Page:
Hold a labour film night. A potluck. A summer barbecue in a local park. It doesn't have to be often - twice a year is probably enough. Give members the opportunity to connect with each other in a non-work and non-union-meeting environment.

6. Keep your members informed.

Be generous with information sharing. Tell your members as much as you can. How will they know what their union does for them if no one tells them? Why would they care about a union they never hear from? Show your members you are fighting for them.

7.  Hold a logo contest!

Do you have a good logo? If not, consider holding a contest. We put out a request for designs, and members voted online. One result was the awesome logo pictured above. The other results were creativity in support of our union, member involvement, and increased feelings of pride.

8. Think small.

What little things can you do that will involve more members? CUPE's colour is pink. On the day our bargaining team returned to the table, we held our first Wear Pink day. Each Wear Pink Day, we challenge members to get more people involved at their location. I got a bunch of CUPE gel bracelets, and we give them away to members to wear in the workplace. With your allies, brainstorm ideas that may work in your own workplace.

9. Get in touch with history.

Every so often, answer the questions "What has your union done for you?" "How has belonging to a union benefited your working conditions?", and "How do unions benefit society as a whole?" Sprinkle labour history in meetings, in your emails, and on social media. You know that pride you feel in being part of the labour movement? Share it.

10. Rethink your union bulletin boards.

Are the union boards in your workplaces up-to-date? Or have they been stagnant so long that members don't see them anymore? Bulletin boards can do more than announce meetings and minutes. Try a "Clause of the Month". Labour-themed cartoons. Jokes. Find members - not officers, not stewards - who will tend the board like a garden.

11. What else??

Your ideas here.


we like lists: things we learn from tv detective and murder mystery shows

If you enjoy detective shows, murder mysteries, and legal dramas, you learn a lot of things that don't necessarily reflect reality. Here are some things you may learn from these shows.

1. Women are crazy and kill people.

I have already blogged about and disproportionate percentage of female murderers on TV detective shows.

In reality, about 90% of homicides are committed by men. I don't know what percent of TV murderers are women, but on some shows it's well over half.

2. Defense lawyers are all scum.

On quality police and legal dramas, most categories of people are portrayed as both good and bad. There are honest prosecutors and corrupt prosecutors. There are valiant feminist crusaders and wacko women schemers. But only one character is uniformly and consistently portrayed in a negative light: the defense attorney. On TV, there are no honest defense lawyers. They are all evil magicians who use the law - often dismissed as "a technicality" - to subvert justice.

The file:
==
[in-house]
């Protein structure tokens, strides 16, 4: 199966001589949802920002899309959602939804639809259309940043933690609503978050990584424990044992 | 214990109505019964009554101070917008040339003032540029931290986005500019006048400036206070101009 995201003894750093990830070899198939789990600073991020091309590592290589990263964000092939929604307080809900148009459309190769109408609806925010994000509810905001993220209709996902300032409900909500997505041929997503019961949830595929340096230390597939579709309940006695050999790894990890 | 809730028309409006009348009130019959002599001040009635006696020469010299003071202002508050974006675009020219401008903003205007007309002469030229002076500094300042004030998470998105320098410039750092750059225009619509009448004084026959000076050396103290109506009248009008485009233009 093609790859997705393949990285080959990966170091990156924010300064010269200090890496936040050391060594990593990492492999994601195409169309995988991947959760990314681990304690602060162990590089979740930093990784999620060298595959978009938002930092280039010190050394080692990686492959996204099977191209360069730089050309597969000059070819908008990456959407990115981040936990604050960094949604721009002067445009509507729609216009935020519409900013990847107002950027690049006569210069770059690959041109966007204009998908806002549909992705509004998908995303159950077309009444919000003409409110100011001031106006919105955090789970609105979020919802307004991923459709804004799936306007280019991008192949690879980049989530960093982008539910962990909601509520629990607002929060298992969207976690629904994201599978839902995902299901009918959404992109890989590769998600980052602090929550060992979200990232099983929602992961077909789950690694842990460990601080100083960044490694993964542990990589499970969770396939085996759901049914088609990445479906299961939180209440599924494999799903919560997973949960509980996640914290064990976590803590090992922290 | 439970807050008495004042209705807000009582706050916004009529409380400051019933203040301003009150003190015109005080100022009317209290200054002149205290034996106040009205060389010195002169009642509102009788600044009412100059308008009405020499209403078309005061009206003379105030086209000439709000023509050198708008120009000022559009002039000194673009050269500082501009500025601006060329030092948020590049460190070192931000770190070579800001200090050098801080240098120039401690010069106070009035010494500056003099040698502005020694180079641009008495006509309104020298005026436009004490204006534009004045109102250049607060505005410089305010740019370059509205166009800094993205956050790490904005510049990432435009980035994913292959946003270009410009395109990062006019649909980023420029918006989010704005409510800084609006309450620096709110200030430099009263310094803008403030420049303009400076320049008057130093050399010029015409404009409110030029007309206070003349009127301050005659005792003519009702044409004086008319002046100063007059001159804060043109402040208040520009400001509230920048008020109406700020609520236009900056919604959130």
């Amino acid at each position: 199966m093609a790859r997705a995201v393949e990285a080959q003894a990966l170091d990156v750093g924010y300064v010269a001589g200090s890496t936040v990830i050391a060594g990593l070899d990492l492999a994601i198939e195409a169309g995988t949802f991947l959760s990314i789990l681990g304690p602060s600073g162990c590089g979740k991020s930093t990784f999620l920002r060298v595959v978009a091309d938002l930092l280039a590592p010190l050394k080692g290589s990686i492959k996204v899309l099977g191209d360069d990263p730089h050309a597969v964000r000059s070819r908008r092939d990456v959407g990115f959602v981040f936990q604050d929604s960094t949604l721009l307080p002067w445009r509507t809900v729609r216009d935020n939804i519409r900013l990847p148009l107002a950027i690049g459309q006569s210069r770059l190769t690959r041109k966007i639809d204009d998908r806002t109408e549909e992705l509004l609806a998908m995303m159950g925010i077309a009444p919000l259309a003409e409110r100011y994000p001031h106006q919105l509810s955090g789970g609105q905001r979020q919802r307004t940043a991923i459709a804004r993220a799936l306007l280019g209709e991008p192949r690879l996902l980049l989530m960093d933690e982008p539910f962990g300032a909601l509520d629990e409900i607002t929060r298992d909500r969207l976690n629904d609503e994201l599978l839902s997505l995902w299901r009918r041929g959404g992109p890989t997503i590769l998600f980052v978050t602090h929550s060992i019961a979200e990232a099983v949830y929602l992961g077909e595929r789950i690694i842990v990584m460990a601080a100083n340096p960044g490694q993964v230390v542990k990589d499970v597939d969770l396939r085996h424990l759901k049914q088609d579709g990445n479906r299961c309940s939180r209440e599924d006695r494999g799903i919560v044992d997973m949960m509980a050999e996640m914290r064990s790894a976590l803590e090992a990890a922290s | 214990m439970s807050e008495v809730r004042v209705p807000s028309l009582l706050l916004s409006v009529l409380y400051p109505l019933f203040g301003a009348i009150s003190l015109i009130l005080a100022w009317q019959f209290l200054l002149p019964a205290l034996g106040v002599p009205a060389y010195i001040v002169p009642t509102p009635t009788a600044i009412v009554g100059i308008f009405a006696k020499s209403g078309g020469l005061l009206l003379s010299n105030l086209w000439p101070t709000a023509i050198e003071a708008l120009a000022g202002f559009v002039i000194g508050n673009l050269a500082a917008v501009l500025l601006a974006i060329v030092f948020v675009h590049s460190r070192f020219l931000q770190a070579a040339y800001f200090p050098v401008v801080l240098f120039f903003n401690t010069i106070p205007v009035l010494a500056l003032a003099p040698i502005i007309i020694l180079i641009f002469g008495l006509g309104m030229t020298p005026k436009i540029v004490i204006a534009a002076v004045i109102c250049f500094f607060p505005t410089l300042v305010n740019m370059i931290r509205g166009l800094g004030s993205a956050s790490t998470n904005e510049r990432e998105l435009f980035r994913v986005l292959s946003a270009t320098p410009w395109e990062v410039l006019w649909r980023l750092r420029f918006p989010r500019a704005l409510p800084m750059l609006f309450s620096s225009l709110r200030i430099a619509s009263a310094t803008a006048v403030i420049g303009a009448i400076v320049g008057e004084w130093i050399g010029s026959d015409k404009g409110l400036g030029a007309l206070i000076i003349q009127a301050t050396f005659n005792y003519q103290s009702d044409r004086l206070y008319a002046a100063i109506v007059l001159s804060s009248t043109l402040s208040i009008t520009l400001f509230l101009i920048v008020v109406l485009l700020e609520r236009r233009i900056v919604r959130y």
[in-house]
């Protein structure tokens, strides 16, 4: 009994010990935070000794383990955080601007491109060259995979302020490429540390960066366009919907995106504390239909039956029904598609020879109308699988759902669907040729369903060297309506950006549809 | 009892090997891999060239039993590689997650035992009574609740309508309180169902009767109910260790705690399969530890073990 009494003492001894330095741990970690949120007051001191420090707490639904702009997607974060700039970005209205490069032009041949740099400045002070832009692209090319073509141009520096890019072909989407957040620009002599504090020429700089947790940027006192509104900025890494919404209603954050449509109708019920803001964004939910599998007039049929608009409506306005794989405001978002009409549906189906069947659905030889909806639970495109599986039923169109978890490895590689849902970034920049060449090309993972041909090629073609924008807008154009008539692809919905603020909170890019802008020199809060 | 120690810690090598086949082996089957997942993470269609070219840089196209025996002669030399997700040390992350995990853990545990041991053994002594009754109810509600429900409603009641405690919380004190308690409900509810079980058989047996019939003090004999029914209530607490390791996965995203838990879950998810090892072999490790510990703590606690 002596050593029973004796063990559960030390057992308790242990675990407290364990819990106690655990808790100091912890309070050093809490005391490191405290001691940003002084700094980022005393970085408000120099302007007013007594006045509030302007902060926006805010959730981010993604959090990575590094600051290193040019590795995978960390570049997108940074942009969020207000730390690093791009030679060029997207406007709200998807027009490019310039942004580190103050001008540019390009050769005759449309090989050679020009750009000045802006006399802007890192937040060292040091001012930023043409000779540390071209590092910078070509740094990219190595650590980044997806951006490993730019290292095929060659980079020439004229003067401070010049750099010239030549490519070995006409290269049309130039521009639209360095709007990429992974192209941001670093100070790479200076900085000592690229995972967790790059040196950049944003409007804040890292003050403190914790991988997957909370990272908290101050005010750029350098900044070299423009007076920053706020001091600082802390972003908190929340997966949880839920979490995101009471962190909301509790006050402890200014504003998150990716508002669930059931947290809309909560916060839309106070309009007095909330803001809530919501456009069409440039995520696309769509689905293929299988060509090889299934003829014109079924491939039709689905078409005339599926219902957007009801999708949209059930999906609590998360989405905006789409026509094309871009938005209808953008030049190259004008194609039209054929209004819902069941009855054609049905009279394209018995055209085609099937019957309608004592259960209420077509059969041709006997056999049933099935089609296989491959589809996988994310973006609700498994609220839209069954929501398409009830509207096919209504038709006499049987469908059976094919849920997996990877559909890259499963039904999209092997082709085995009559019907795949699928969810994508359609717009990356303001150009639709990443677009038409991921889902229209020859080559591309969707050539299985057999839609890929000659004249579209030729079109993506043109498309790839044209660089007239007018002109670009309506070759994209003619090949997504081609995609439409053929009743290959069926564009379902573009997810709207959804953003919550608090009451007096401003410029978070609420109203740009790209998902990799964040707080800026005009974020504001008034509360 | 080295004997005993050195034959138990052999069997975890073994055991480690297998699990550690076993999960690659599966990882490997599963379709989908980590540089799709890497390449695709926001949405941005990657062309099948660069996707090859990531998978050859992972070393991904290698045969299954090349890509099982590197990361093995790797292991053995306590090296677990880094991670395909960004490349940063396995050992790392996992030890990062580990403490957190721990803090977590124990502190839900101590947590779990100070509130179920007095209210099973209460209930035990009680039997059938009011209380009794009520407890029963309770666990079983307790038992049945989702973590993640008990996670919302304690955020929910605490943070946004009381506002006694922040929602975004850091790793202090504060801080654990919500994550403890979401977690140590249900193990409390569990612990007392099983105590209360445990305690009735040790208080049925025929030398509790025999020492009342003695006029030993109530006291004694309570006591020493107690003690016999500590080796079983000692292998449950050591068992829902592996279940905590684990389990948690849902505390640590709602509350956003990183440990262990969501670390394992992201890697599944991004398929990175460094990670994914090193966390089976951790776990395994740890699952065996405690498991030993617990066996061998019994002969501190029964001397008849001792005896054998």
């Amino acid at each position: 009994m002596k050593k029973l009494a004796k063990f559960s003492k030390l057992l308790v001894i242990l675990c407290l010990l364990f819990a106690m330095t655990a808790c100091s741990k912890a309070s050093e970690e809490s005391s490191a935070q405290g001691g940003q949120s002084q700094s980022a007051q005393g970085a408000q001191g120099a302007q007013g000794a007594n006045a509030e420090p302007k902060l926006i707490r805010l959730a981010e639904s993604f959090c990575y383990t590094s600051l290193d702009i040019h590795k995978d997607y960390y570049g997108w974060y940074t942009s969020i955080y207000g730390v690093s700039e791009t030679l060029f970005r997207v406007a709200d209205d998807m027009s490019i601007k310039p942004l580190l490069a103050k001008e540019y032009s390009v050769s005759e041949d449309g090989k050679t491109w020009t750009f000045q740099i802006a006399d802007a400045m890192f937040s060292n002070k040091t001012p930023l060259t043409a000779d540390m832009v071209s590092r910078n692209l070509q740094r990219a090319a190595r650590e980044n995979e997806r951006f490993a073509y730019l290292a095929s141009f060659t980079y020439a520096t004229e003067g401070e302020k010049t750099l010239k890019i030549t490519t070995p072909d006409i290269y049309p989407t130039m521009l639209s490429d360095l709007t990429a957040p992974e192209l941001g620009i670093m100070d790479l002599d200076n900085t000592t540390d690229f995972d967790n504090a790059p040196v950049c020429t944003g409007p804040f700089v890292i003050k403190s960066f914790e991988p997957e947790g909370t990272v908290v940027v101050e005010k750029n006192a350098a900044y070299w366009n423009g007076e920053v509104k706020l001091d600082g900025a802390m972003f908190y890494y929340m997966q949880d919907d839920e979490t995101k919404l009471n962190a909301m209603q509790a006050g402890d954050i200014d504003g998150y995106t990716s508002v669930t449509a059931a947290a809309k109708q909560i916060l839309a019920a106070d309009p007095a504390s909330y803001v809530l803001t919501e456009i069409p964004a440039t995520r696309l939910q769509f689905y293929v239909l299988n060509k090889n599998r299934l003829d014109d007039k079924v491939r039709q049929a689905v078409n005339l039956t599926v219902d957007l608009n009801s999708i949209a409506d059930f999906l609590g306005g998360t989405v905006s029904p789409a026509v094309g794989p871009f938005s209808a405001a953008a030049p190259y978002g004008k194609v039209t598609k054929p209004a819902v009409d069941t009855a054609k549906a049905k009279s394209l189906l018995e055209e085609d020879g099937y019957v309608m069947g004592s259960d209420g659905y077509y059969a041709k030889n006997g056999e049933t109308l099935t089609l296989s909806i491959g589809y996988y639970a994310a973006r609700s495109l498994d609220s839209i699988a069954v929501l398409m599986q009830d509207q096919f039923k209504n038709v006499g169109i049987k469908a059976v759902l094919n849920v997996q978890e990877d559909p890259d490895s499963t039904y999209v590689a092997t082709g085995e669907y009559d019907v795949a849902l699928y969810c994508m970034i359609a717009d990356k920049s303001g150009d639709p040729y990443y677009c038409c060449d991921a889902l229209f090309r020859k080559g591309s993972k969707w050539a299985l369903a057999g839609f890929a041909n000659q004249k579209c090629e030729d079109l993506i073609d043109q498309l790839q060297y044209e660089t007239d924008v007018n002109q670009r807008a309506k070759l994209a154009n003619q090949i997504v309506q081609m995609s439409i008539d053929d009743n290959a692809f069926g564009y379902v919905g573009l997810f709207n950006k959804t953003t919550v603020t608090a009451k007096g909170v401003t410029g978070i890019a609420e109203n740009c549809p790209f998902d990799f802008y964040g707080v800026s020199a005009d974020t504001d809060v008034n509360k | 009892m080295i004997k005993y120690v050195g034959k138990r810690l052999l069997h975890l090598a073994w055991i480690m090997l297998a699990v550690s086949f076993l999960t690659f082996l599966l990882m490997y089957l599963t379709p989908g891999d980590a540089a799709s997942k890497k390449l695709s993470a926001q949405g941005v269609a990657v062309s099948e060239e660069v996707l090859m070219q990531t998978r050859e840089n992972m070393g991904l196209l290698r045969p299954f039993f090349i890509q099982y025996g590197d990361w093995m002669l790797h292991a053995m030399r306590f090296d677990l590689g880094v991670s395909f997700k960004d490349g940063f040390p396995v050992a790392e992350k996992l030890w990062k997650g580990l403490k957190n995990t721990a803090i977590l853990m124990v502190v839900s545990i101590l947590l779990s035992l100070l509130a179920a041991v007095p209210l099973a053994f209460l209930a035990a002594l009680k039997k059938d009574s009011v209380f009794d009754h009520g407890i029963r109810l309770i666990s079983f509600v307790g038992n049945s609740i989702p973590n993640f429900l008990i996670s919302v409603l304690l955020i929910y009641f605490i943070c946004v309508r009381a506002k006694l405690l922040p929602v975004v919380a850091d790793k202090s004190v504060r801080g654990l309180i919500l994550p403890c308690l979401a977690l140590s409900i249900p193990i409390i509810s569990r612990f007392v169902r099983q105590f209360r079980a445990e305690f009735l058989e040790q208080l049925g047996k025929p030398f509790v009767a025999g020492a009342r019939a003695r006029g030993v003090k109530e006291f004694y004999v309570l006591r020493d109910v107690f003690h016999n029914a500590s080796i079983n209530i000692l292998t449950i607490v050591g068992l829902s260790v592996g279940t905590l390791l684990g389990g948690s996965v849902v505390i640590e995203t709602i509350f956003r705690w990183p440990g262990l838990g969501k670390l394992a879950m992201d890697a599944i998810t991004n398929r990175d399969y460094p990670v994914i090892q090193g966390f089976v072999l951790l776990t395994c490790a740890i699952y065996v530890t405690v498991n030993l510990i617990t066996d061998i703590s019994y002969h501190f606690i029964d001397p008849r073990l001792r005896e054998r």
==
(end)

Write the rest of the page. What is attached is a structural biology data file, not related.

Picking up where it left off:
In the modern justice system, everyone is entitled to a defense. The revelation of scores of wrongful convictions points to the need for such a system. Yet in the world of TV detective shows, when a suspect "lawyers up," she is practically admitting guilt.

The award for the most scummy TV defense attorney of all time goes to Maurice Levy (played by Michael Kostroff), who defends the Baltimore drug dealers and murderers who populate "The Wire". Levy is also the only Jewish character on the show.

In "The Wire," as in many quality shows, characters have a lot of nuance. The good guys are deeply flawed, the bad guys sometimes show compassion, and sometimes it's not so clear who is good and who is bad. Except for defense attorneys. There is only one. And he is very bad.

3. CCTV is an important and useful law-enforcement tool.

The entire UK - and, of course, much of the US, Canada, and elsewhere - is now blanketed in surveillance cameras. Study after study shows that CCTV does very little to prevent crime, except in limited, closed environments such as parking lots or stores. You'd never know this from watching detective shows, in which CCTV is often a crucial link in apprehending very bad people who do very bad things. Yet another cultural trope to remind us that if you have nothing to hide, you have no reason to oppose surveillance - that is, to value your privacy.

Anything else?


we like lists: list # 20: top ten reasons we love our favourite cult show or movie (updated with less cult!)

For those who want the question with no context: Do you love a cult show or movie? What movie and why? List at least 10 reasons.

Update! Judging by comments, this list will be more fun if we omit one word and get a bit more specific. So here it is again.